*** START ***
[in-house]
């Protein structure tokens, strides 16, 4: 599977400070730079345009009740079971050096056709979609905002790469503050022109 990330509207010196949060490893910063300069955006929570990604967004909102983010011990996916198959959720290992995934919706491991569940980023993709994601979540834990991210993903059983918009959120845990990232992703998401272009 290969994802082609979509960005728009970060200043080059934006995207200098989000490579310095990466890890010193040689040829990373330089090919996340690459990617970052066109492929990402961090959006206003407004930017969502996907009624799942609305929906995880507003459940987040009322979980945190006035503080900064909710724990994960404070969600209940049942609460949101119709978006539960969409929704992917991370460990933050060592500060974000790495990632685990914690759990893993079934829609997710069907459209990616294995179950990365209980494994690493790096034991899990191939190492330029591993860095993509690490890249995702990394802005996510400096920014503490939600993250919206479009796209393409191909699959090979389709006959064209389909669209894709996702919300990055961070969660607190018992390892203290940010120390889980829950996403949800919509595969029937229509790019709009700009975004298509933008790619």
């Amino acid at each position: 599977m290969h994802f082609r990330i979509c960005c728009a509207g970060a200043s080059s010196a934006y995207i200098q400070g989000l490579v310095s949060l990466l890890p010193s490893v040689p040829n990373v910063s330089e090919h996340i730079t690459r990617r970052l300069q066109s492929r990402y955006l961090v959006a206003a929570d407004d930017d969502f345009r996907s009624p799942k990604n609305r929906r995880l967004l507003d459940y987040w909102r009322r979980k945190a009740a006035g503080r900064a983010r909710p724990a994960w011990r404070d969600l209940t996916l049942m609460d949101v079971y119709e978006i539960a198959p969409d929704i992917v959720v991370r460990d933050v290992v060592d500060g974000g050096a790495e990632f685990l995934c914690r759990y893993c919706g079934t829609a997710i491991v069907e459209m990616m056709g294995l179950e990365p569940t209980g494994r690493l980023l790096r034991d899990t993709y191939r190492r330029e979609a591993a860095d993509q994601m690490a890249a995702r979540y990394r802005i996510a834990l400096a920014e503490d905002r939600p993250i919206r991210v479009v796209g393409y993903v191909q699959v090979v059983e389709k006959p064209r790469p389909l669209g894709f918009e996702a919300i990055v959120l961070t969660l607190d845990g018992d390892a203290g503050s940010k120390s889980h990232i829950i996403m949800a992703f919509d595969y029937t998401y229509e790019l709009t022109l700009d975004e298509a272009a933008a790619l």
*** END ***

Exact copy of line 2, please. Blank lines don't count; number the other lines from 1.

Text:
């Protein structure tokens, strides 16, 4: 599977400070730079345009009740079971050096056709979609905002790469503050022109 990330509207010196949060490893910063300069955006929570990604967004909102983010011990996916198959959720290992995934919706491991569940980023993709994601979540834990991210993903059983918009959120845990990232992703998401272009 290969994802082609979509960005728009970060200043080059934006995207200098989000490579310095990466890890010193040689040829990373330089090919996340690459990617970052066109492929990402961090959006206003407004930017969502996907009624799942609305929906995880507003459940987040009322979980945190006035503080900064909710724990994960404070969600209940049942609460949101119709978006539960969409929704992917991370460990933050060592500060974000790495990632685990914690759990893993079934829609997710069907459209990616294995179950990365209980494994690493790096034991899990191939190492330029591993860095993509690490890249995702990394802005996510400096920014503490939600993250919206479009796209393409191909699959090979389709006959064209389909669209894709996702919300990055961070969660607190018992390892203290940010120390889980829950996403949800919509595969029937229509790019709009700009975004298509933008790619």